"The moment somebody says in the film 'we didn't want that kind of cinema here,' he is actually saying what kind of cinema he personally would not like to see here," Nadjari explains, adding that his documentary is not "the" definitive history of Israeli filmmaking. Rather, he says, he is proposing one possible way among many of looking at the subject.
"A History of Israeli Cinema" is the first documentary film Nadjari has directed, and it is a very special type: "It is not easy to make a film about films," he notes, not only because it is difficult to select the right excerpt to represent any given film, or the most fitting reactions to it, but also because, as he says he knows from experience, it is frustrating to watch films of this type. Viewers would rather see a film in its entirety than short excerpts.Universal interest
Raphael Nadjari was born in 1971 in Marseille, to an Egyptian mother and a Greek father. He studied visual arts, worked in television as a screenwriter and in other capacities, and in the late 1990s moved to New York, where he directed three films: "The Shade" (1999 ), which set Dostoyevsky's short story "A Gentle Creature" in contemporary New York City (the film was shown in the Un Certain Regard section of the Cannes Film Festival ); "I Am Josh Polonski's Brother" (2001 ), which was shown at the Berlin Film Festival as part of the International Forum of New Cinema; and "Apartment #5C" (2002 ), starring the Israeli actress Tinkerbell, and screened at Cannes as part of the noncompetitive Directors' Fortnight program.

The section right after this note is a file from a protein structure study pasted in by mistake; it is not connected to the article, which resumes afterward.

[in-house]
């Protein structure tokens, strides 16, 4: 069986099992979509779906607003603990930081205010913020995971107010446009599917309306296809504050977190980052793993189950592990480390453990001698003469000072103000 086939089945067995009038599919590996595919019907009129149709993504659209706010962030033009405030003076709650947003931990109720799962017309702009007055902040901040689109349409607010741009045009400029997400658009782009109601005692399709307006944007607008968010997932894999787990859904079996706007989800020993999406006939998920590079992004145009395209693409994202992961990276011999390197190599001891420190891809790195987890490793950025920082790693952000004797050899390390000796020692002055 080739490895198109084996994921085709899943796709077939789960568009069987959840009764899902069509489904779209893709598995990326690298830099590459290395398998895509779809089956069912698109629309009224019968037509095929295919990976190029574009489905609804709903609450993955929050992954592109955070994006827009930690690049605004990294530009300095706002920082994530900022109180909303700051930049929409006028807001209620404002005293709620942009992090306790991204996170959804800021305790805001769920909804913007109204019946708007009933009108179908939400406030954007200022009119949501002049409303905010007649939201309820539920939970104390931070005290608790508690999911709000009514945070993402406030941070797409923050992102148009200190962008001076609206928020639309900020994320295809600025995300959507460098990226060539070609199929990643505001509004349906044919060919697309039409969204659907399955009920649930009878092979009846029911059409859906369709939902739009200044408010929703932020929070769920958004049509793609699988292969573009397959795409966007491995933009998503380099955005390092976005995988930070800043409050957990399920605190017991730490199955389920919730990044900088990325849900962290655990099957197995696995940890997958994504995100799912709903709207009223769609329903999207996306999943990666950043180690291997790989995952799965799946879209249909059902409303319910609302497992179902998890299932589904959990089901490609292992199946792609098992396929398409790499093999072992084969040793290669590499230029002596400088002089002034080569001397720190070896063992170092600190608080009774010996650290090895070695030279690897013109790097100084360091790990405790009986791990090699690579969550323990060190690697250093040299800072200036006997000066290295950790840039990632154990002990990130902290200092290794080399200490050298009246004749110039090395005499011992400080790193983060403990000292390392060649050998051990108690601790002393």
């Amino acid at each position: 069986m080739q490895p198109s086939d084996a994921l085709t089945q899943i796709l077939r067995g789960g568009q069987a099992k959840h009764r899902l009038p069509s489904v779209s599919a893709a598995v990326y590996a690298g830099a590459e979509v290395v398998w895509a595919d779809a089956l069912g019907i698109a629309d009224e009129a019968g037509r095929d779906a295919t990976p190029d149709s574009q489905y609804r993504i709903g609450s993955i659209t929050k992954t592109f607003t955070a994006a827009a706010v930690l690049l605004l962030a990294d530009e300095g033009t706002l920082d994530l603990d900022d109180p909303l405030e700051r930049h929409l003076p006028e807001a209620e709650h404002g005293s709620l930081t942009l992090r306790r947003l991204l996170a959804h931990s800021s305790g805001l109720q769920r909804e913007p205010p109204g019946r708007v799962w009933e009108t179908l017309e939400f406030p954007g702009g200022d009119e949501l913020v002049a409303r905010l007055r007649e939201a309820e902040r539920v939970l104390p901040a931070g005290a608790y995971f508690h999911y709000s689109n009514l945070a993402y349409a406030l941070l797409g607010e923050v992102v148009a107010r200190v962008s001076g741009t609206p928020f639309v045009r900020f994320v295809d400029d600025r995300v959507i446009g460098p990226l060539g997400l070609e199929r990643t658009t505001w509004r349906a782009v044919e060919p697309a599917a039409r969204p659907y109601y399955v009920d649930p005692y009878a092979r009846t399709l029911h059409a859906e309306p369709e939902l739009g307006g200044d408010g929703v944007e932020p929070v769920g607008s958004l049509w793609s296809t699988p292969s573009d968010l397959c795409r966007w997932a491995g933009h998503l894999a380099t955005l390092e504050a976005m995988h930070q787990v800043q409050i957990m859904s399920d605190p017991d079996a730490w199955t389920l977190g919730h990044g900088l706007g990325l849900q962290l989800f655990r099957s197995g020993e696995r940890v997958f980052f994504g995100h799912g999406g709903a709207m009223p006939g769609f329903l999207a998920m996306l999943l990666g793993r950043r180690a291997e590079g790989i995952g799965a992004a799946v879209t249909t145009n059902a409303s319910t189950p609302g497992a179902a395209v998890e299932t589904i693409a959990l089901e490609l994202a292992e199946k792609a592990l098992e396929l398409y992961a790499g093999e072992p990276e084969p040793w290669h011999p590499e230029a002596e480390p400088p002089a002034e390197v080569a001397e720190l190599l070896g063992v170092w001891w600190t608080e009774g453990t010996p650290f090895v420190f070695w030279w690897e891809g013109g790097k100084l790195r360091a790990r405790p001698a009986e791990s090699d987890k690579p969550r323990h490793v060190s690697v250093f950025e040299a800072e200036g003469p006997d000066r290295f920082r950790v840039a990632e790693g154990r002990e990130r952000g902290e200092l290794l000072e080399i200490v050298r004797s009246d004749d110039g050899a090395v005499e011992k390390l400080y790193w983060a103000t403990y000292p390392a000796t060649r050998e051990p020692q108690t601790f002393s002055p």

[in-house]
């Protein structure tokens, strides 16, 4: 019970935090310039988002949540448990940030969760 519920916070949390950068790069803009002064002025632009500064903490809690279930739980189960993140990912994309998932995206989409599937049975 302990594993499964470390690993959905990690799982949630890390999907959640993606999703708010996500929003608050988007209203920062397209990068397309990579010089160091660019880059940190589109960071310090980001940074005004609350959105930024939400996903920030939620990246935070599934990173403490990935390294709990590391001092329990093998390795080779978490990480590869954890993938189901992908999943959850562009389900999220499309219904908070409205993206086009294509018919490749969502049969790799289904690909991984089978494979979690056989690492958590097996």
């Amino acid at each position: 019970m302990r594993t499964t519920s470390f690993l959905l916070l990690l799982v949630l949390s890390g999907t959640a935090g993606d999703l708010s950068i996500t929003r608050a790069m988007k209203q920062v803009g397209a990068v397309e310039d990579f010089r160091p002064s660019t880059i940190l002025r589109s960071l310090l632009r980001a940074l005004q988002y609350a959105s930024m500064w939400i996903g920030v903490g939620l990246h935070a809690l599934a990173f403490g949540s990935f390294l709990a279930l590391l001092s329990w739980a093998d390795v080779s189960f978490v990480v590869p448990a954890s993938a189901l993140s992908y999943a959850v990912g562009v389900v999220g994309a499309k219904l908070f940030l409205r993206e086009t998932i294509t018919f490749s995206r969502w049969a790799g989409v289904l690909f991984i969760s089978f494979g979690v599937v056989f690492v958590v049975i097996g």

Nadjari is married to actress Sarah Adler, who starred in movies such as Jean-Luc Godard's "Notre musique" (2004 ), Joseph Pitchhadze's "Shnat Effes" ("Year Zero," 2004 ), and Shira Geffen and Etgar Keret's "Meduzot" ("Jellyfish," 2007 ); she also had a supporting role in "Stones." The couple has a daughter.